§ Mrs. Gillian Shephard
In the negotiations that resulted in the reform of the common agricultural policy, the United Kingdom was successful in ensuring that the CAP continues to benefit all United Kingdom farmers. That success will help to maintain rural employment.
§ Mr. Legg
May I also welcome my right hon. Friend to her new post and hope that her period of office in her new Department is as successful as it has been in other Departments? As unemployment in agriculture is still at about 10 per cent., will my right hon. Friend consider other ways of reducing it, including the production of a consultative paper to consider the abolition of the Agriculture Wages Board which still sets minimum wages?
§ Mrs. Shephard
As my hon. Friend knows, the Agriculture Wages Board network is reviewed every five years. It was last reviewed in 1988, so another review is now due. There is to be a fundamental review process with full consultation, and that will be prepared in co-operation with the Department of Employment.
§ Mr. Salmond
May I say how disappointing it is that the new Minister chose to answer the question solely with reference to agricultural unemployment? Does she not understand that there is enormous concern in the fishing communities about the possibility of rural unemployment 422 arising directly from the days-at-sea legislation passed by her predecessor? Does she acknowledge that concern as represented in the blockades and demonstrations in the past few weeks? As a new Minister without, we hope, the prejudices of her predecessor, will she re-examine that days-at-sea legislation to see whether changes can be made?
§ Mrs. Shephard
I am sure that the hon. Gentleman, along with the fishing industry, understands that the fundamental need is to rebuild fish stocks. That is universally accepted, but, of course, I am fully aware that there is a lot of controversy about how it should be done. I do not know whether we can avoid unpopular decisions, but I have already met representatives of the fishing industry, and my hon. Friend the Minister of State is engaged in ongoing discussions with them. We are closely in touch, discussing all the background papers and seeing what might be done, but the parameters remain the same.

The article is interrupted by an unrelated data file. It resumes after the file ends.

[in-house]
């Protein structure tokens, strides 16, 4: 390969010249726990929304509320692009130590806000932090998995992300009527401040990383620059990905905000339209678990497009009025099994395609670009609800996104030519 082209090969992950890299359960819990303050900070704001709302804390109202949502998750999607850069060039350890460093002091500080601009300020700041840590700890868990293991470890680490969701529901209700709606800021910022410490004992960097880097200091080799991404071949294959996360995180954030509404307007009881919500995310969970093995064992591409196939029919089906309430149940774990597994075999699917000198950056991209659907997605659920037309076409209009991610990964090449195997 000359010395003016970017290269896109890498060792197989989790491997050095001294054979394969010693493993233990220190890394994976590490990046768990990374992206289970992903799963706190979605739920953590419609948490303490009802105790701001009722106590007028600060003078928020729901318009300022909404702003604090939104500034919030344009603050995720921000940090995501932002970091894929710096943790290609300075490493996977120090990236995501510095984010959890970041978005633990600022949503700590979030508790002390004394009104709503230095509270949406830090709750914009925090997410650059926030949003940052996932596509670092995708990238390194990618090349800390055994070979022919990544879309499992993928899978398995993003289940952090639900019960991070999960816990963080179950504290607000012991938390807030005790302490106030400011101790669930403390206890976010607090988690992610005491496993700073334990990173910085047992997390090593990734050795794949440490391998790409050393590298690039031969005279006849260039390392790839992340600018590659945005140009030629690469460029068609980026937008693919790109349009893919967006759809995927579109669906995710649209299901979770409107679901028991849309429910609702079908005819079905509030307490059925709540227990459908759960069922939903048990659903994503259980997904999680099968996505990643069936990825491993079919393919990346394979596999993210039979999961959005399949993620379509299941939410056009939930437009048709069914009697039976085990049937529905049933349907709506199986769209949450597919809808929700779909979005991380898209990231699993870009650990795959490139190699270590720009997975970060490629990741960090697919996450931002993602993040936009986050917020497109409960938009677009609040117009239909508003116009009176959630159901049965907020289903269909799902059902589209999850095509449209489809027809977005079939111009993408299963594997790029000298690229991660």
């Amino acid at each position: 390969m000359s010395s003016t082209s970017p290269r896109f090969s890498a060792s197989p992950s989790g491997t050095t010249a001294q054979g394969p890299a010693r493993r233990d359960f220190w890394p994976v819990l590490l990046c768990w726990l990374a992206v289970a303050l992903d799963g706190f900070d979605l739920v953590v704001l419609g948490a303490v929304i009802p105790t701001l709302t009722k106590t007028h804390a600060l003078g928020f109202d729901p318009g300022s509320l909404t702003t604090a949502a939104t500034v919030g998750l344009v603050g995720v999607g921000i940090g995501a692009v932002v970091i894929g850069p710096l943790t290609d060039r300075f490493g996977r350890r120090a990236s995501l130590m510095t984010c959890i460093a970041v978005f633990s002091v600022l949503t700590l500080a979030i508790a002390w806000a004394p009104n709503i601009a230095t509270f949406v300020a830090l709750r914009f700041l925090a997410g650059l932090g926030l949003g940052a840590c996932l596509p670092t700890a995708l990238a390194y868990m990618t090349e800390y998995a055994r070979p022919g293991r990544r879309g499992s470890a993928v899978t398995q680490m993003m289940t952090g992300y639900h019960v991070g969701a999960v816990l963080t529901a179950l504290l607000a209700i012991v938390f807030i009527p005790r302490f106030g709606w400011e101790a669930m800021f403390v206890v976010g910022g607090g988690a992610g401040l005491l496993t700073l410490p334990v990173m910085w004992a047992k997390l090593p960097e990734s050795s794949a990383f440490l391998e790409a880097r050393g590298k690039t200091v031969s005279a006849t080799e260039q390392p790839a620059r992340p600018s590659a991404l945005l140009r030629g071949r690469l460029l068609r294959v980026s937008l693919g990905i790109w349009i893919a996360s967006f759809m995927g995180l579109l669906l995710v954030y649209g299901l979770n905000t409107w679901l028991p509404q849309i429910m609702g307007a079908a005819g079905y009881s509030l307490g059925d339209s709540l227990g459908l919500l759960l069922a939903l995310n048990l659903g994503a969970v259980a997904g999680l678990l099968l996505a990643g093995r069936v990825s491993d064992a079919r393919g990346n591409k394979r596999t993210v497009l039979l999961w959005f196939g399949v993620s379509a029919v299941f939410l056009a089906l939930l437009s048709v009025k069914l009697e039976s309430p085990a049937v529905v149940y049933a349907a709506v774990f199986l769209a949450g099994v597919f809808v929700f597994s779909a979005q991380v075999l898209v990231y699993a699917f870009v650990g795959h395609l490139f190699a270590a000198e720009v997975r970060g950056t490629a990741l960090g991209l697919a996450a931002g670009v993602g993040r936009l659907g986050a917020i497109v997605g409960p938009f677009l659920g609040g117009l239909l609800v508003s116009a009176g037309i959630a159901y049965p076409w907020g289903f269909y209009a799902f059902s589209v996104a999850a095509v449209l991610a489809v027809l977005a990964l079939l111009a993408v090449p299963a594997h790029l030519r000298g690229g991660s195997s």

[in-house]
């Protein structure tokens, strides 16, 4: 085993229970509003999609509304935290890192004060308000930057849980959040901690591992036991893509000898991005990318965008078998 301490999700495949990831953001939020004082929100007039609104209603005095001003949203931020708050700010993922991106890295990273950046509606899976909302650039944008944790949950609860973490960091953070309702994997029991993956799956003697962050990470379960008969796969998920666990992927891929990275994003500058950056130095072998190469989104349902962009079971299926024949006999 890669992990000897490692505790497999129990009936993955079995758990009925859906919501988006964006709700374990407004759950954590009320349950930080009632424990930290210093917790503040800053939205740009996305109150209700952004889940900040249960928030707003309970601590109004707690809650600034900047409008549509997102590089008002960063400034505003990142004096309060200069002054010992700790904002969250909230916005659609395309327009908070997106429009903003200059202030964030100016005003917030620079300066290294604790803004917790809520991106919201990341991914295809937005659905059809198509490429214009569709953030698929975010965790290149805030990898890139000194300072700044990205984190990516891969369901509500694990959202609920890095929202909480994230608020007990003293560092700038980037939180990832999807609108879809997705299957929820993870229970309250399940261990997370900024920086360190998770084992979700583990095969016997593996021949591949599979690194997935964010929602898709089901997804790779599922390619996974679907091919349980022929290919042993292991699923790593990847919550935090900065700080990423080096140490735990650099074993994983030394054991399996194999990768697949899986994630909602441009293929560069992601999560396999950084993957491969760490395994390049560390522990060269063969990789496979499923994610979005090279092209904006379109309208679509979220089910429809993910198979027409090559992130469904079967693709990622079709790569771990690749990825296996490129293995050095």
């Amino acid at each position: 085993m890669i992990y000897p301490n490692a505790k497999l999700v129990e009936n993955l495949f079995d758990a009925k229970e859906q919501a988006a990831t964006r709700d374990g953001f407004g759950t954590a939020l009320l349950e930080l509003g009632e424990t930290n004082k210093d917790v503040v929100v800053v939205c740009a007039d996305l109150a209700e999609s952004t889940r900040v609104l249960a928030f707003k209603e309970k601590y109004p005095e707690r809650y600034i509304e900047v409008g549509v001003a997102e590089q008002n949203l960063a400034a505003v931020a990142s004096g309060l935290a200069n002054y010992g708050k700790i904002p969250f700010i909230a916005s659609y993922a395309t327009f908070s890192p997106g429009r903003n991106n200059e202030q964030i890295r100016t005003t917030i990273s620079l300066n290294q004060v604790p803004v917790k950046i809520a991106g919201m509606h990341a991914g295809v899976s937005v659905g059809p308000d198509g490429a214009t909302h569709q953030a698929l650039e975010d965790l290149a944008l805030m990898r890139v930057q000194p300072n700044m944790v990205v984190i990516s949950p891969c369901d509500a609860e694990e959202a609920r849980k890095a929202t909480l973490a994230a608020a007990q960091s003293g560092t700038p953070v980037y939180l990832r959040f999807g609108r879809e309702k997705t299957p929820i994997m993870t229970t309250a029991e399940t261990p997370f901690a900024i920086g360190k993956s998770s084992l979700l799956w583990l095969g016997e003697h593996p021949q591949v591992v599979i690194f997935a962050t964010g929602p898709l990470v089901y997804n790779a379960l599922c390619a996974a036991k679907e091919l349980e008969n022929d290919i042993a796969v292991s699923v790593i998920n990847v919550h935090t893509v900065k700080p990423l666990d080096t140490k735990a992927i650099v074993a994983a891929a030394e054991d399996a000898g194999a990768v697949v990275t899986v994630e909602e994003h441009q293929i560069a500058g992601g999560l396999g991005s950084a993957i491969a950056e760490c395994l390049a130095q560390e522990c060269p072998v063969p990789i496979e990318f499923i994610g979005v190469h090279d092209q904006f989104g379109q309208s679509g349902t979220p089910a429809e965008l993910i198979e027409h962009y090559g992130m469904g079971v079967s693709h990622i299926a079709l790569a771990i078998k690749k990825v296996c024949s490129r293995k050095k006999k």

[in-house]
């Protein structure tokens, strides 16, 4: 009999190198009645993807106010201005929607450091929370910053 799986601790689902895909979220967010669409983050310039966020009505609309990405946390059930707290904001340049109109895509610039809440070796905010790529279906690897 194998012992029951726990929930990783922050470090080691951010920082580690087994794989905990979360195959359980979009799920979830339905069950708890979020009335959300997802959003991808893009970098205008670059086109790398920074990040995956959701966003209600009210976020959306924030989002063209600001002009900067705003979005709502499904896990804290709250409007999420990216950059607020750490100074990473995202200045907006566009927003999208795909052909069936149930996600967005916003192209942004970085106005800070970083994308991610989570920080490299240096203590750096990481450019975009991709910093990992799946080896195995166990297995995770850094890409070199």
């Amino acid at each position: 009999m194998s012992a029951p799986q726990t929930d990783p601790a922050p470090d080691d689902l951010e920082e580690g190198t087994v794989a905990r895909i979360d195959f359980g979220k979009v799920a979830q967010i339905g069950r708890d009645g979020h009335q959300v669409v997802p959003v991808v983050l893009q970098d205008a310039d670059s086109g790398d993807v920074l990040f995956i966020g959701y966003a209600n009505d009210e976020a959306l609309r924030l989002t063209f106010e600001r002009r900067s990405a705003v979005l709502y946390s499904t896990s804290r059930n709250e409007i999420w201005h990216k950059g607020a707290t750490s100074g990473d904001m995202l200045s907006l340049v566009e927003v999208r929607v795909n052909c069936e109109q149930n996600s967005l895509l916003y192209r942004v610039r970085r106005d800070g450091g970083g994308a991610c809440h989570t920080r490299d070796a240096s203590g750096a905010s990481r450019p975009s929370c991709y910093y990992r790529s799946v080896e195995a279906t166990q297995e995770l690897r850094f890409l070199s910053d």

§ Mr. Cash
I hope that my right hon. Friend has a successful period of office in her new job. Will she bear in mind the fact that one of the reasons for increased unemployment in the rural areas is that British farmers have to set aside 19 per cent. of our land, whereas the Germans set aside only 12 per cent? The Greeks and the Italians have just been given an increased national quota without its being referred down to farm level, whereas the United Kingdom has a much tougher regime. Will my right hon. Friend do everything possible to ensure that the British farmer gets a fair deal in the European Community and that we have as level a playing field as possible in agriculture? Surely that will significantly reduce levels of unemployment.
§ Mrs. Shephard
I am being given a lot of advice today. I am tempted just to say yes to my hon. Friend, because there is nothing exceptionable in what he says. However, when he talks about a level playing field, he should note that the British Government have also managed to insert into set aside a number of environmental schemes that can help stimulate rural employment.